The Musselburgh Golf Club Course Review

The Musselburgh Golf Club is home to a James Braid parkland course that has been used for Open qualifying

The Musselburgh Golf Club - Hole 1
Looking back down the closing hole with the spire of St. Michael’s in the distance
(Image credit: Rob Smith)

The Musselburgh Golf Club Course Review

GF Round: £100 Mon-Fri, £125 Weekend
Par 71, 6,725 yards
Slope 129
GM Verdict A fine parkland design with plenty of interesting holes and challenge
Favourite Hole The par-4 15th, Joogley, played back down to the railway with bunkers in front and the burn behind

Musselburgh is a place synonymous with golf, but not so many people know there are not one but three clubs and courses with this name in their title. This one, either The Musselburgh or simply Musselburgh, is substantially the youngest of the three although it does still date back to 1938. As with several other courses along Scotland’s Golf Coast, it is a James Braid design. It was used for regional qualifying for The Open from 2006 to 2010, and final qualifying when the championship was at Muirfield in 2013.


The Musselburgh - Hole 1

Strong bunkering lines the opening hole

(Image credit: Rob Smith)

A pair of par 4s get you on your way as you head out towards and alongside the River Esk.

The Musselburgh - Hole 3

The third hole, Whins, is the shortest hole on the course

(Image credit: Rob Smith)

The first par 3 comes next, this one protected at the front by a quartet of bunkers which makes the only approach an aerial one. This is followed by the first of the three par 5s which again follows the river although you don’t really see it as it is screened by trees and dense foliage.

The Musselburgh - Hole 6

The par-3 sixth is 157 yards from the back tee and SI16

(Image credit: Rob Smith)

The next short hole comes at the 6th, and it plays a little longer than it looks and is again well protected, this time by three large bunkers. Following the second long hole at the 7th, you cross under the railway line to close the front nine with two testing par 4s, the second of which has a burn crossing in a valley some 70 yards short of the green.


The Musselburgh - Hole 10

The approach to the tenth hole on the far side of the railway

(Image credit: Rob Smith)

The 10th is a long par 4, and the 11th, Braid’s Best, is another short hole with a great deal of sand and trees lining the right hand side. The final par 5 comes next and takes you to the southernmost point of the course, surprisingly close to the A1 but again well screened by very mature woodland.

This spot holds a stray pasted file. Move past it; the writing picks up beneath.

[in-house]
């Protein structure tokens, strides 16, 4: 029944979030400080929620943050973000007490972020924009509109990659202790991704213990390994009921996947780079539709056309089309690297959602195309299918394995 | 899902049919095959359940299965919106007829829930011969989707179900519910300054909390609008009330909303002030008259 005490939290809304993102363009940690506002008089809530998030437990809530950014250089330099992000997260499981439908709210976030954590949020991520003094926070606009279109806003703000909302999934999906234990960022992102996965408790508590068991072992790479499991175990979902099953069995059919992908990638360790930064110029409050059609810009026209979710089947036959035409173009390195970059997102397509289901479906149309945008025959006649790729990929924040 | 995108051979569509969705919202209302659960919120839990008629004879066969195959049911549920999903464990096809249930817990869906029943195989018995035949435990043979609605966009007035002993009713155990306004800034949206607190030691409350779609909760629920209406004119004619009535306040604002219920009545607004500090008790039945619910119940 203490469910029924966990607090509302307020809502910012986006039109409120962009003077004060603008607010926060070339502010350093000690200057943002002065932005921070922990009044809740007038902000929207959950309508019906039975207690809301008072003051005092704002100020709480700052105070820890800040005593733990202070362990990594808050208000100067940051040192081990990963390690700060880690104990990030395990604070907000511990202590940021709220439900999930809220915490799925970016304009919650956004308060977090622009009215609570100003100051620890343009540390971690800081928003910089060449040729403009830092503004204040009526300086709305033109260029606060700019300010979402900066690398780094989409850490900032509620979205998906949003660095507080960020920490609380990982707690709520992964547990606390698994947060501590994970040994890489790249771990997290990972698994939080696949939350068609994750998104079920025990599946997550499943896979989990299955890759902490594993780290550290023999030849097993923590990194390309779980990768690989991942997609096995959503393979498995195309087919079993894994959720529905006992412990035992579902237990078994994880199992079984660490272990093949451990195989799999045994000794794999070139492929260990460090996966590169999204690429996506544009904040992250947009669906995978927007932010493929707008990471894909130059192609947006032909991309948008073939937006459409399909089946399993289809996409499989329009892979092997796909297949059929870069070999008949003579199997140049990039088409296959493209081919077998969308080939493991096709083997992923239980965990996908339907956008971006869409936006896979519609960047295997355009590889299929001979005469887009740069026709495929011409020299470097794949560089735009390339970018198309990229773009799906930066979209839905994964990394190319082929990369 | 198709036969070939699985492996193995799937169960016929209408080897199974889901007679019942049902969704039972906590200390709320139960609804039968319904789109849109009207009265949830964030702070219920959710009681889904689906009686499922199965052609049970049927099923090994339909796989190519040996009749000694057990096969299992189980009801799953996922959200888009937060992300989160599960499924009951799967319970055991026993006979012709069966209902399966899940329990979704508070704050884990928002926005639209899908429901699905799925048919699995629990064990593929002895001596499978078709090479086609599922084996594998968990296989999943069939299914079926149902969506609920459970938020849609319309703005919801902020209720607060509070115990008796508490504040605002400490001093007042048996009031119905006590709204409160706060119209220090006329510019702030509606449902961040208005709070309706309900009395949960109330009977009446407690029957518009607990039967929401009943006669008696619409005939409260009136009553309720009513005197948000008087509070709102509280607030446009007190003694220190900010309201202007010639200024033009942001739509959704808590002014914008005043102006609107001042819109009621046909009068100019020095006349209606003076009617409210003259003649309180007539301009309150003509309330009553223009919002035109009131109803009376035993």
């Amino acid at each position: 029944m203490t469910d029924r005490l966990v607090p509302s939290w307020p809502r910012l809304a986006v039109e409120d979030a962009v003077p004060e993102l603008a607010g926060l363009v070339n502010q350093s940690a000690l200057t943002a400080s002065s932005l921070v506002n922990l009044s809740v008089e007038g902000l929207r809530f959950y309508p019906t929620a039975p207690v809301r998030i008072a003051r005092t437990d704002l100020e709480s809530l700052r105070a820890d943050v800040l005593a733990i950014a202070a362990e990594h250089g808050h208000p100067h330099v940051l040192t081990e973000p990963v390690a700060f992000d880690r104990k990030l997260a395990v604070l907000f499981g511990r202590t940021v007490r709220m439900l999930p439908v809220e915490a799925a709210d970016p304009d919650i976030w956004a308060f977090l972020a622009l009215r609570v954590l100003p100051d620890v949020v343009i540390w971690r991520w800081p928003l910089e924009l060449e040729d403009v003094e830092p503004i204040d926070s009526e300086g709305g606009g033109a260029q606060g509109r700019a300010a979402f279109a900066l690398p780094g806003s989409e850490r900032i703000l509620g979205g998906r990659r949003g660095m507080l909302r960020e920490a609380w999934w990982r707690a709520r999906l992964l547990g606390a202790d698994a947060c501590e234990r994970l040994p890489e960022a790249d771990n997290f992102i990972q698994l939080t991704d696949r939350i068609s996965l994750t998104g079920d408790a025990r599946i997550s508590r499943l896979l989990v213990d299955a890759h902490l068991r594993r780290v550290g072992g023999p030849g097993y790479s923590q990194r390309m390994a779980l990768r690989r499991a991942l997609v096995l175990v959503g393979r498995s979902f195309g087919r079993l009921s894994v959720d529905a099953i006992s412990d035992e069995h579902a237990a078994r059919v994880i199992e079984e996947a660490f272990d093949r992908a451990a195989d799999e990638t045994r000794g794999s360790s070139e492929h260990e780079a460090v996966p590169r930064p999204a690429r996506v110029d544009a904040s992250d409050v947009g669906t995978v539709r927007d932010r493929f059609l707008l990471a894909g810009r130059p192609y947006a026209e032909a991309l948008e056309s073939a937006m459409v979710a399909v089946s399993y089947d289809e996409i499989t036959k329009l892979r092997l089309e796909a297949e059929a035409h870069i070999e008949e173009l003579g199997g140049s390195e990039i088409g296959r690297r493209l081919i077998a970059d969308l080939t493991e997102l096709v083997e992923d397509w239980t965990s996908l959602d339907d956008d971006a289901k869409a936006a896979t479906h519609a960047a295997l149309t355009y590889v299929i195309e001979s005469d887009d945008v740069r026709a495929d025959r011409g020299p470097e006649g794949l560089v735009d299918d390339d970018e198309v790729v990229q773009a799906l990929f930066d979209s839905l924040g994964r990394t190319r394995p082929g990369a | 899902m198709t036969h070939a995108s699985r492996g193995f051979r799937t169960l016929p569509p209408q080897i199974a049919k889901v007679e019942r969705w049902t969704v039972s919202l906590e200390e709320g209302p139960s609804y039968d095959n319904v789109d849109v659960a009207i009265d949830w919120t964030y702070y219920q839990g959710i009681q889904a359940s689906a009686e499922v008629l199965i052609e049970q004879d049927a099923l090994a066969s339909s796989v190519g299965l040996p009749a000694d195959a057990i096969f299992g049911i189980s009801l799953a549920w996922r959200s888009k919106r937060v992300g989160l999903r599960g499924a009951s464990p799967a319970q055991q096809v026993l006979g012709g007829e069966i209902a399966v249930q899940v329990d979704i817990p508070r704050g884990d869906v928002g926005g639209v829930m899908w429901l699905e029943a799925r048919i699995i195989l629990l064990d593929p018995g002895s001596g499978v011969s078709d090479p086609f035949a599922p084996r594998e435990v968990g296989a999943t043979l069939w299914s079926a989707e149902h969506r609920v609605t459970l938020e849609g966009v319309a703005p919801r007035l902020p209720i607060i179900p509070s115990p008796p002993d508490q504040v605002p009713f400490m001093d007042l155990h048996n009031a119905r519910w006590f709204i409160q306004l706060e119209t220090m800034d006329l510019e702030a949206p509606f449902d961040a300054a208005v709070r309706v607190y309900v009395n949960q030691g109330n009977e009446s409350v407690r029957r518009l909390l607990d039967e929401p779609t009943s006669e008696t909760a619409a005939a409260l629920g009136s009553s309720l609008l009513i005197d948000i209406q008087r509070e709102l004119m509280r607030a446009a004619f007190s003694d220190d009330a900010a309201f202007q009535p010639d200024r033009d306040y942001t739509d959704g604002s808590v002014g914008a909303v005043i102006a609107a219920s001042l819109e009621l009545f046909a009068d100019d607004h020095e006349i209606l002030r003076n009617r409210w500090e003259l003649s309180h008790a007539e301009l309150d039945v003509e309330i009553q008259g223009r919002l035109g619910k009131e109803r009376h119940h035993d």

The Musselburgh - Hole 15

The toughest hole on the card at fifteen is well protected by bunkers and a burn waiting over the back

(Image credit: Rob Smith)

There are two gentle doglegs at 13 and 14, and then a very characterful hole back to the railway line. The 15th is just over 400 yards and SI1, tree-lined on the left and with a green that is surrounded by bunkers and the burn. There is a great deal to think about, and a par here will probably feel like a birdie.

The Musselburgh - Hole 17

The par-4 seventeenth, Kirk, is well protected by sand

(Image credit: Rob Smith)

Across the railway, the final par 3 is all about distance control, and the 17th is a lovely two-shotter that eases its way gently from left to right.

The Musselburgh - Hole 18

It’s uphill and usually into the breeze on the closing hole overlooked by the art deco clubhouse

(Image credit: Rob Smith)

The final hole is very challenging and memorable, a maximum-length par 4 from the back tee that plays longer than its already considerable yardage.

Musselburgh, or Monktonhall, is a very engaging design that from the back tees is more than capable of challenging the best golfers. In an area with plenty of Top 100 and Next 100 courses, it makes for a welcome alternative to the links courses that tend to dominate the best golf courses in East Lothian. It is also very pretty, has its own character, and can hold its head up high in this area of outstandingly strong golf.

Rob Smith
Contributing Editor

Rob Smith has been playing golf for 45 years and been a contributing editor for Golf Monthly for over ten years, specialising in course reviews and travel. He has now played more than 1,200 different courses in almost 50 countries. Despite lockdowns and travel restrictions in 2021, he still managed to play 80 different courses during that year, 43 of them for the first time. This included 21 in 13 days on a trip to East Lothian in October. One of Rob's primary roles is helping to prepare the Top 100 and Next 100 Courses of the UK&I, of which he has played all but seven and a half... i.e. not the new 9 at Carne! During the 2021-22 review period, Rob played 36 of the Golf Monthly Top 200. He is a member of Tandridge Golf Club in Surrey where his handicap hovers around 16. You can contact him at